Surrealist Doodle

Surrealist Doodle
This was used as the cover of Karawane in 2006 and I have included it in on a number of bags and postcards over the years. Someone on the subway asked me if it was a Miro. I was very flattered!

Monday, January 07, 2013

December Reflection

December--when the weight of an entire year bears down on you, forcing you to confront your feelings about all of those things that you’ve been trying to avoid or spin or pretend didn’t hurt you all year.

It doesn’t take an arbitrary date to make you start writing a list of resolutions or reflections. Yet I never pooh-pooh arbitrary days. The sabbath was made for man, not man for the sabbath. and so the arbitrary holidays, new years’, millenia, give us the license, the pause, to stop and reflect on our lives. But it’s no accident that every religion has a winter holiday, that most cultures start the new year in the winter, even though winter, cyclically speaking, is the time of death, and not of rebirth. We think we look ahead to the new year, but it’s the death of what passed us by, what we missed, what dragged us down, that garners our emotional attention. In the darkness of solstice, there is no where to look but back or in.

When you’re in pain, you always feel like you’re the one who’s been hurt or wronged, but it’s hard to distinguish, especially at those moments, who is the perpetrator.

Is there really one perpetrator, or do we just pass the pain back and forth? But where does it come from, when one minute you feel happy and optimistic and ready to take hold of the world and the next there’s a dull ache, a sluggishness in your walk, and a quiet slowness to your words, written or spoken. I refuse to believe it’s just chemicals bouncing around, that we are reduced to science and that our actually feelings are results of that, rather than active triggers. But I also find myself lashing out at people and confused about which came first--the anger or the sadness? Am I angry all the time because I’m sad, and am I lashing out at people arbitrarily? Or am I upset with someone’s, leading to the sadness? Is the anger “just” or not?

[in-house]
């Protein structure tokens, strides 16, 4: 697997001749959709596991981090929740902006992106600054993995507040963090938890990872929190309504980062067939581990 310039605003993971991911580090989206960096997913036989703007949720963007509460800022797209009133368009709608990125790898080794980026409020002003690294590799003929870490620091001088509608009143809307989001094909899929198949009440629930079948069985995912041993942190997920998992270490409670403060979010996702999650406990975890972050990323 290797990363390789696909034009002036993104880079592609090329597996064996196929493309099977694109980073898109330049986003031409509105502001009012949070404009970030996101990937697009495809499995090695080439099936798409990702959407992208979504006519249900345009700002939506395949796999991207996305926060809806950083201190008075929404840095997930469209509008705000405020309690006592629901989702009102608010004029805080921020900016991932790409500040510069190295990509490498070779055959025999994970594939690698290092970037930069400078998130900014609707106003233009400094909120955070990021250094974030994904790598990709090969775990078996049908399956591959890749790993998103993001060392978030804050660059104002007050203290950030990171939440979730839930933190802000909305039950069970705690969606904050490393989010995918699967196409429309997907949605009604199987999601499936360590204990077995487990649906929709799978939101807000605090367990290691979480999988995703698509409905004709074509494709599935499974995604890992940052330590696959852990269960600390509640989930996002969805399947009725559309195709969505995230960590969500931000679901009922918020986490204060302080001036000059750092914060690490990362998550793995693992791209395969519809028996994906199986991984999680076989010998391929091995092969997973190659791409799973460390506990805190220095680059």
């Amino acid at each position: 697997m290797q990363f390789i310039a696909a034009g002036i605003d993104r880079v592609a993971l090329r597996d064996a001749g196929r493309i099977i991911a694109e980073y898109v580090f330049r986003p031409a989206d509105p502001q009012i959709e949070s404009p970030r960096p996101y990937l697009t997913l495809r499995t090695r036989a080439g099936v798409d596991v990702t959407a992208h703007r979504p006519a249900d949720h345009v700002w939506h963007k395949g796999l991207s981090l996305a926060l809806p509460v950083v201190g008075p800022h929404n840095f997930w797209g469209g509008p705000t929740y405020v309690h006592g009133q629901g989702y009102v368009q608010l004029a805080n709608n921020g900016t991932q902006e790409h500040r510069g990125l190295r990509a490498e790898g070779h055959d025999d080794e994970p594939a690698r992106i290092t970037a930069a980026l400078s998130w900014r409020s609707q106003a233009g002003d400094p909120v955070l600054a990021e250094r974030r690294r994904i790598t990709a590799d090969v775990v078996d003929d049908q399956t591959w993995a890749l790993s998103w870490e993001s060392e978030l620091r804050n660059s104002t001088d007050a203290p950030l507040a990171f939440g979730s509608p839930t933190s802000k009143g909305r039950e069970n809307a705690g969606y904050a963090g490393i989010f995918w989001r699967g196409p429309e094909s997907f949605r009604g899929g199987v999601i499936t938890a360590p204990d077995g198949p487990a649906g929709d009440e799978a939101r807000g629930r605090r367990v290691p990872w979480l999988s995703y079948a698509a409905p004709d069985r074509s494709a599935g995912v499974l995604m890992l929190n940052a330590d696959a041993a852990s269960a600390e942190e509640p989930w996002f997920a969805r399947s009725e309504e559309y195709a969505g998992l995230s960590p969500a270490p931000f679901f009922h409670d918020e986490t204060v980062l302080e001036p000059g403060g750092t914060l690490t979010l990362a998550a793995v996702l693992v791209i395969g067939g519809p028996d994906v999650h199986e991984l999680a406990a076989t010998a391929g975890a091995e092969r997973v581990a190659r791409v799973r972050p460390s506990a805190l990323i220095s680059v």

It seems like there should be one event you can point to and say “that’s why.” But it’s hard to tell. Is it the disjointedness of living in a world that contradicts everything your heart tells you is true?

The world that tries to sell you on war and violence and not to pay attention to the dead children and wasted lives of the enemy, who would kill you in a moment, they say, given the chance. The false dichotomy of your life or theirs. Better dead than red. Live free or die. But no one says it’s worth dying to live in peace. It’s worth being killed if you don’t have to become a killer.

A culture that tells you that consumption is good and money is important, even when you know in your heart that it doesn’t make you happy, that the pursuit of it sucks your time and your life way and makes you feel like an empty shell dragging itself down beige corridors trying to stay numb until it can catch a glimpse of sunlight, sleep as long as the body says, play, have sex, eat when hungry, dictate its own needs on its own time.

A culture that tells you that beauty is the most important thing in the world and then makes sure that what’s considered beautiful is nothing like you.

Or is the feeling of inevitability? That everything is pushing you toward this world that you didn’t create, don’t dwell in spiritually, and yet must pass through and make peace with? Is it the contradiction of your rage against fear, hopeless odds, being told not to rock the boat, not to make a scene, not to stand alone and face consequences alone? This is what happens when you must be silent but cannot. And so you turn on yourself.

Is it daily life? No money. Constant struggle and worry. Seeing that world is becoming a harsher place. Fear that not only will no one help you, but that no one will help anyone. Fear of being left out. Not loved enough. Not loved as much as other people.

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